In 1994, she composed the musical score of a television movie based on the famous Kastner trial. Yuri Barbash, who directed the movie, wrote about Zlata: “Her music struck me with its melodic color and lyricism. I consider her to be a genius in her field…”
The show won the Israeli version of an Emmy.

All of Zlata’s works were eventually translated into Hebrew, including her signature piece. It was at a concert in which Zlata was performing Akhmatova’s Rekviem that she met the man who would soon become her husband: Shlomo Blumberg.
“He said to me ‘If you can write such powerful music for Anna’s Rekviem, you must write the music for this.’ Then he handed me the poem Song of the Murdered Jewish People.”

She began to compose what would become the piece that would soon eclipse her treatment of the Akhmatova Rekviem, and would eventually become her introduction to a world-wide audience – she was writing the music to accompany the holocaust poem of Itzhak Katzenelson.

It was completed in 1997. That year, Zlata went to the Czech Republic to record Requiem with the Moravska Filarmonia conducted by maestro Victor Feldbrill, a Canadian who is himself a Jew and a holocaust survivor. The CD produced from this concert would be played in more than 20 countries around the world; in each country the speaking parts would be translated into the native language.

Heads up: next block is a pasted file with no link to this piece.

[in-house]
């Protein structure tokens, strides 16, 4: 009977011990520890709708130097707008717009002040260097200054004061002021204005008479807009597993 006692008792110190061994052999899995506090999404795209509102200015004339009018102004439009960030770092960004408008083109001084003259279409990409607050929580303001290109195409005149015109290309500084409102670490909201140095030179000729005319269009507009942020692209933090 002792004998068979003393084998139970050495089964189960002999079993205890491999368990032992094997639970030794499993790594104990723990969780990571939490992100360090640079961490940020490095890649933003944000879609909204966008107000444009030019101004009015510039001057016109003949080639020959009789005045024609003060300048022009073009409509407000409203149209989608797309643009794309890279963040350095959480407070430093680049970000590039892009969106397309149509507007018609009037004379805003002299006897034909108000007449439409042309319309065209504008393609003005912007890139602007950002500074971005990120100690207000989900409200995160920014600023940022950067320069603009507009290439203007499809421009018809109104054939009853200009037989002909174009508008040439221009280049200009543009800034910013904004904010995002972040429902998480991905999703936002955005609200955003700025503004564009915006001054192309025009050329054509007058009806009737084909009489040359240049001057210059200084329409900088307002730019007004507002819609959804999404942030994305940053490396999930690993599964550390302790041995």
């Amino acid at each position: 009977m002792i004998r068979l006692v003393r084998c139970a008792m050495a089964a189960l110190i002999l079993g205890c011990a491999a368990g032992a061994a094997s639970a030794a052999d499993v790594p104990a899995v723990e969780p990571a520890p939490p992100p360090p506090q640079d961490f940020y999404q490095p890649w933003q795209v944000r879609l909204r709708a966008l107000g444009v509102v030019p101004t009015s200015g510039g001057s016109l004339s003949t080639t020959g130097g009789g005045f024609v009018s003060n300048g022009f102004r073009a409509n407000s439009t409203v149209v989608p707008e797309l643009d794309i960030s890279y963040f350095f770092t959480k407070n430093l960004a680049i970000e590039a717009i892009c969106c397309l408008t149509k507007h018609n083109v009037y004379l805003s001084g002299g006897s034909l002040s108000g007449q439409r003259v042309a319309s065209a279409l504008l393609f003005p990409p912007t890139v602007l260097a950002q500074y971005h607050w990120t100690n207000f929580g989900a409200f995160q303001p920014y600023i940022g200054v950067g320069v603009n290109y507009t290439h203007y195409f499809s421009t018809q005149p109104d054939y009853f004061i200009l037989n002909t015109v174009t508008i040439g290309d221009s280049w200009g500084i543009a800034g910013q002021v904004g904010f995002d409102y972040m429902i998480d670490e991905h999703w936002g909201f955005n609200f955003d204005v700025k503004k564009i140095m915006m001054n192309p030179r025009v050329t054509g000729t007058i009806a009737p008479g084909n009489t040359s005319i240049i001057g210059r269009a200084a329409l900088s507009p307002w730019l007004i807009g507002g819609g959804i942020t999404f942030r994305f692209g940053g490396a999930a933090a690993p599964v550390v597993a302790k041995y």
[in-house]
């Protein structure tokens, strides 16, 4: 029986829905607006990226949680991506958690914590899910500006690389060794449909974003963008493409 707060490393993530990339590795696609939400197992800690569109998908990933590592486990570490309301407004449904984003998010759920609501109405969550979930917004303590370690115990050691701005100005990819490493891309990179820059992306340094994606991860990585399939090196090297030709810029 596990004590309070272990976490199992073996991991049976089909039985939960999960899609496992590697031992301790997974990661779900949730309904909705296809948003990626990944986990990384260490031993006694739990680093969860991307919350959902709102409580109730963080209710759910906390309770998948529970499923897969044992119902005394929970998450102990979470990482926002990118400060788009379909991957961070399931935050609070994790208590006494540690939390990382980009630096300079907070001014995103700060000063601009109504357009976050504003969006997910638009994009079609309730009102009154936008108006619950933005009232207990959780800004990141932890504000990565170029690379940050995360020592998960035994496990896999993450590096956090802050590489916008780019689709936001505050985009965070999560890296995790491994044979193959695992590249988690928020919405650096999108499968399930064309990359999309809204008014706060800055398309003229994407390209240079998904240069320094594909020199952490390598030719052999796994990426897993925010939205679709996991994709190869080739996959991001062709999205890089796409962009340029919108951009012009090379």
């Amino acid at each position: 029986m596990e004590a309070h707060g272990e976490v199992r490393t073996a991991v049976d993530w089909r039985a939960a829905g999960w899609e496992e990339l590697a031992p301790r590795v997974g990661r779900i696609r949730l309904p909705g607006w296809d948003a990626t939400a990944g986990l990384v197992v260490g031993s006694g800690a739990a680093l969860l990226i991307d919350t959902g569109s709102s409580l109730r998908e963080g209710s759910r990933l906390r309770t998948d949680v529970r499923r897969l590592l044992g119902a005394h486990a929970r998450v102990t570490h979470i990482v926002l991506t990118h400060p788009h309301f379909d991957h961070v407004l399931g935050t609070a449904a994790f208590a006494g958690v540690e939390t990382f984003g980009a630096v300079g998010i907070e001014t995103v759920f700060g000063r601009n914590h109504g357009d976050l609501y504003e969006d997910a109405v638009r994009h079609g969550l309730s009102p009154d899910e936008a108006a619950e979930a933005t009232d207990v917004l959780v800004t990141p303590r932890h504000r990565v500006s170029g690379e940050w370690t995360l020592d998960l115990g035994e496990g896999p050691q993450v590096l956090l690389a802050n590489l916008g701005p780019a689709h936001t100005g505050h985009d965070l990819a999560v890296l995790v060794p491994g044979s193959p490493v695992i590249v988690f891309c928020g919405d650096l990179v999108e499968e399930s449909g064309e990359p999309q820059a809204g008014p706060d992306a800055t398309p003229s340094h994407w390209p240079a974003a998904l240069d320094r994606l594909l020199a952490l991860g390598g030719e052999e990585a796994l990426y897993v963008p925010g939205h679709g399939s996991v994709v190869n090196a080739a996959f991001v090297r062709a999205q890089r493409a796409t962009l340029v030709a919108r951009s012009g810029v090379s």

Requiem was performed throughout Israel to great acclaim, both live and on classical radio broadcasts, including a triumphal performance at holocaust museums Yad-Vashem and The House of the Ghetto Fighters Museum.

In 2002, Zlata Razdolina performed it for the first time in the United States with the Brooklyn Philharmonic Orchestra at the ICOR annual concert, held at the Cathedral of St. John the Divine in New York City. The show was produced by Jerry Jacob, the orchestra was conducted by maestro Arkady Leytush, the narration was by actor Fritz Weaver, and Zlata herself played and sang in Hebrew.

Later, when reflecting upon Zlata’s unique abilities, Leytush would write: “Ms. Razdolina’s talent has gained her world acclaim. She has utilized her musical genius to advance social and historical causes, and she has touched people’s hearts with unforgettable music.”